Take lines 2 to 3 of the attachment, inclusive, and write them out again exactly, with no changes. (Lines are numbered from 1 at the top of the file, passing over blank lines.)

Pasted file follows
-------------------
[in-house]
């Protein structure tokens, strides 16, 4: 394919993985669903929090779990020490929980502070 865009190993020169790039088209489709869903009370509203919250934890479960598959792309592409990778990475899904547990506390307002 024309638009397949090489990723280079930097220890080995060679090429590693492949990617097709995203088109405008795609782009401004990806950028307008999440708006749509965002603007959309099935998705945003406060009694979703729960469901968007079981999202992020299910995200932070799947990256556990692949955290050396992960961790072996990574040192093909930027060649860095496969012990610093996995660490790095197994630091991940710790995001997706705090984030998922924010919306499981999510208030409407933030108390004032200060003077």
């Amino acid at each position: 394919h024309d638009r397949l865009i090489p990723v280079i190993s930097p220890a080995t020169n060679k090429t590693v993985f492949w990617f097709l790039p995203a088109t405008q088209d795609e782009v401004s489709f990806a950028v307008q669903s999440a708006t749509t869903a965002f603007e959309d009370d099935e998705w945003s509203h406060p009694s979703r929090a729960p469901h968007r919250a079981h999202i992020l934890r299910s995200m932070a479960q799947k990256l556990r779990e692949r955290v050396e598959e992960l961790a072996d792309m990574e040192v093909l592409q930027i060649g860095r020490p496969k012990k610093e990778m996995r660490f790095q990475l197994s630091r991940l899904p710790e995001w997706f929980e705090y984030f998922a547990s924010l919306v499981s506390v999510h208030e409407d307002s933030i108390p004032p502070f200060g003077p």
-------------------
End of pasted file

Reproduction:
């Protein structure tokens, strides 16, 4: 394919993985669903929090779990020490929980502070 865009190993020169790039088209489709869903009370509203919250934890479960598959792309592409990778990475899904547990506390307002 024309638009397949090489990723280079930097220890080995060679090429590693492949990617097709995203088109405008795609782009401004990806950028307008999440708006749509965002603007959309099935998705945003406060009694979703729960469901968007079981999202992020299910995200932070799947990256556990692949955290050396992960961790072996990574040192093909930027060649860095496969012990610093996995660490790095197994630091991940710790995001997706705090984030998922924010919306499981999510208030409407933030108390004032200060003077």
């Amino acid at each position: 394919h024309d638009r397949l865009i090489p990723v280079i190993s930097p220890a080995t020169n060679k090429t590693v993985f492949w990617f097709l790039p995203a088109t405008q088209d795609e782009v401004s489709f990806a950028v307008q669903s999440a708006t749509t869903a965002f603007e959309d009370d099935e998705w945003s509203h406060p009694s979703r929090a729960p469901h968007r919250a079981h999202i992020l934890r299910s995200m932070a479960q799947k990256l556990r779990e692949r955290v050396e598959e992960l961790a072996d792309m990574e040192v093909l592409q930027i060649g860095r020490p496969k012990k610093e990778m996995r660490f790095q990475l197994s630091r991940l899904p710790e995001w997706f929980e705090y984030f998922a547990s924010l919306v499981s506390v999510h208030e409407d307002s933030i108390p004032p502070f200060g003077p």